• The Penn Spasm Frequency Scale (PSFS) is a 2-component self-report measure of the frequency of reported muscle spasms which is commonly used to quantify spasticity.
    • The first component is a 5 point scale assessing the frequency with which spasms occur ranging from “0 = No spasms” to “4 = Spontaneous spasms occurring more than ten times per hour”.
    • The second component is a 3 point scale assessing the severity of spasms ranging from “1 = Mild” to “3 = Severe”. The second component is not answered if the person indicates they have no spasms in part 1.
  • Developed to augment clinical ratings of spasticity and provide a more comprehensive understanding of an individual’s spasticity status.

Clinical Considerations

  • The scale is subject to concomitant subclinical conditions such as fullness of the bladder, development of a symptomatic urinary tract infection, anxiety level, room temperature, subject comfort, and many other conditions.
  • In general, self-report measures of spasticity correlate only moderately with clinical examination suggesting that the elements of spasticity evaluated in the physical examination do not represent what is important to persons with SCI spasticity. To more fully understand spasticity as experienced by the client, self-report spasticity measures are an important adjunct to other clinical measures of spasticity.
  • The PSFS is easy to understand, presents minimal patient burden (easy to administer during routine clinical visits).

ICF Domain

Body Function ▶ Neuromusculoskeletal & Movement-related Functions and Structures


  • Self-report.
  • Patients report their perceptions of spasticity with regards to frequency and severity.

Number of Items





  1. Item 1: Spasm frequency:
    • Scored 0 (no spasms) to 4 (spontaneous spasms occurring more than 10 times per hour).
  2. Item 2: spasm severity:
    • Scored 0 (mild) to 3 (severe); not answered if spasm frequency scores 0.



Training Required

No formal training required. However, knowledge of spasticity is beneficial.


Can be found here.

# of studies reporting psychometric properties: 6


MCID: not established in SCI
SEM: not established in SCI
MDC: not established in SCI

  • The specific grades are simple to interpret although no standardization of time frame is specified for test administration (i.e. within the last hour, day, week, etc.) and specific grades for spasm severity may mean different things to different people.
  • No normative data have been reported so far for the SCI population.
  • Published data for the SCI population is available for comparison (see the Interpretability section of the Study Details sheet).


  • Intra-rater reliability is Moderate to High for the PSFS part 1, spasm frequency (alpha = 0.883-0.935) and for the PSFS part 2, spasm frequency-severity combination (alpha = 0.729-0.812).
  • Inter-rater reliability is High within a 3 day time interval (alpha = 0.857-0.862).

(Mills et al. 2018)


  • Correlation of the PSFS is High with SCI Spasticity Evaluation Tool (SCI-SET) (r = -0.66).
  • Correlation of the PSFS is Moderate with Quality of Life Index (QLI) Health & Functioning Subescale (r = -0.46).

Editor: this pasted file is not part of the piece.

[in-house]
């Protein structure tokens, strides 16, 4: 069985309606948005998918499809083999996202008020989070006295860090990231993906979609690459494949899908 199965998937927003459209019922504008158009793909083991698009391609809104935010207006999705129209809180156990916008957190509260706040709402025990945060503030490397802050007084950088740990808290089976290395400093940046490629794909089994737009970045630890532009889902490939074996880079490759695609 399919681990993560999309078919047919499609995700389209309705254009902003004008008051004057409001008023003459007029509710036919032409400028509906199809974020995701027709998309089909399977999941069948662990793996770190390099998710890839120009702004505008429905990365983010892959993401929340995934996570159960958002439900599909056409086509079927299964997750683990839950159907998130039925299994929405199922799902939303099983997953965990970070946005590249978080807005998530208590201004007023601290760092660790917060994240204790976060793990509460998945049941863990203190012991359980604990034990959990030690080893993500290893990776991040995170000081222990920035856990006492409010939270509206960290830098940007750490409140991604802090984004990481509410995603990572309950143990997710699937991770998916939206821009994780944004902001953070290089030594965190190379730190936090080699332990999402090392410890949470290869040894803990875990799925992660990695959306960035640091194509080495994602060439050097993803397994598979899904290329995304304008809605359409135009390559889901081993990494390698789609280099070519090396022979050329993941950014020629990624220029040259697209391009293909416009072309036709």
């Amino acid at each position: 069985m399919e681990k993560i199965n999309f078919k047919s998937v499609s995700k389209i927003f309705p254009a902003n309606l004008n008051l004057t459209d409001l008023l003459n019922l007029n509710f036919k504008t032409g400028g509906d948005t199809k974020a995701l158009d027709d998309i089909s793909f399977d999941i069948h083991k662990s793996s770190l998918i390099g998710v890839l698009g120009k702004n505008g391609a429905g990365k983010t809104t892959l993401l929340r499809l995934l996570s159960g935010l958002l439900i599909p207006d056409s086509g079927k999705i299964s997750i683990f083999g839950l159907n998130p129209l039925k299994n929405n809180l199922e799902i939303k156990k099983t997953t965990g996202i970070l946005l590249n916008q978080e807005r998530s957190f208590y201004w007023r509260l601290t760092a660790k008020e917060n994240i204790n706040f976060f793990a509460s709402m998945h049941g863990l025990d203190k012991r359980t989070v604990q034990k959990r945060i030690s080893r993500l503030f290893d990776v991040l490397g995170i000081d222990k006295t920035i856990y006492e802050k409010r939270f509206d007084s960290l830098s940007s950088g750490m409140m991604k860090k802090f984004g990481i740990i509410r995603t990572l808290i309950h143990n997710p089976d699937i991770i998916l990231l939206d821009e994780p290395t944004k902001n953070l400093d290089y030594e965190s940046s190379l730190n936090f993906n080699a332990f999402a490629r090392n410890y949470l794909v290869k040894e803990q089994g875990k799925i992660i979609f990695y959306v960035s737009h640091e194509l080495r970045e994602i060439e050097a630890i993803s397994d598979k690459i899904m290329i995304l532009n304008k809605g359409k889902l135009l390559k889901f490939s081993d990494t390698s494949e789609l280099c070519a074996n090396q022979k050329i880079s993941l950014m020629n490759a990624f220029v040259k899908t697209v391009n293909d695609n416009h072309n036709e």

• Correlation of the PSFS is Low with Functional Independence Measure (FIM) Motor Subescale (r = -0.05).

(Adams et al. 2007)

  • Correlation of the PSFS is Moderate with the Ashworth tested on the hip (r = 0.43), knee (r = 0.43) and ankle (r = 0.51), and the SCATS tested on the clonus (r = 0.59), flexor (r = 0.41) and extensor (r = 0.40).

(Benz et al. 2005; Priebe et al. 1996)


  • After administration of IT Baclofen, Ashworth was reduced from 4±1 to 1.2±0.4 (P = .0001) with a concomitant decrease in spasm frequency of 3.3±1.2 to 0.4±0.8 (P<.0005).
  • After mean follow-up of 19.2 months, Ashworth was 1.0± 0.1 and PSFS was 0.3± 0.6.

(Penn et al. 1989; Gianino et al. 1998; Aydin et al. 2005; Boviatsis et al. 2005)

Floor/Ceiling Effect

No values were reported for the presence of floor/ceiling effects in the PSFS for the SCI.


Dr. Vanessa Noonan, Kyle Diab, Matthew Querée, Risa Fox

Date Last Updated

24 August 2020

Adams MM, Ginis KA, Hicks AL. The spinal cord injury spasticity evaluation tool: development and evaluation. Arch Phys Med Rehabil. 2007;88(9):1185-92.

Aydin G, Tomruk S, Keles I, Demir SO, Orkun S. Transcutaneous electrical nerve stimulation versus baclofen in spasticity: clinical and electrophysiologic comparison. Am J Phys Med Rehabil 2005;84:584-592.

Benz EN, Hornby TG, Bode RK, Scheidt RA, Schmit BD. A physiologically based clinical measure for spastic reflexes in spinal cord injury. Arch Phys Med Rehabil 2005;86:52-59.

Boviatsis EJ, Kouyialis AT, Korfias S, Sakas DE. Functional outcome of intrathecal baclofen administration for severe spasticity. Clin Neurol Neurosurg 2005;107:289-295.

Gianino JM, York MM, Paice JA, Shott S. Quality of life: effect of reduced spasticity from intrathecal baclofen. J Neurosci Nurs 1998;30:47-54.

Mills PB, Vakil AP, Phillips C, Kei L, Kwon BK. Intra-rater and inter-rater reliability of the Penn Spasm Frequency Scale in People with chronic traumatic spinal cord injury. Spinal Cord, 2018; 56:569-574

Penn RD, Savoy SM, Corcos D, Latash M, Gottlieb G, Parke B, Kroin JS. Intrathecal baclofen for severe spinal spasticity. New England Journal of Medicine, 1989; 320(23): 1517-1521.

Priebe MM, Sherwood AM, Thornby JI, Kharas NF, Markowski J. Clinical assessment of spasticity in spinal cord injury: a multidimensional problem. Arch Phys Med Rehabil 1996; 77:713-716.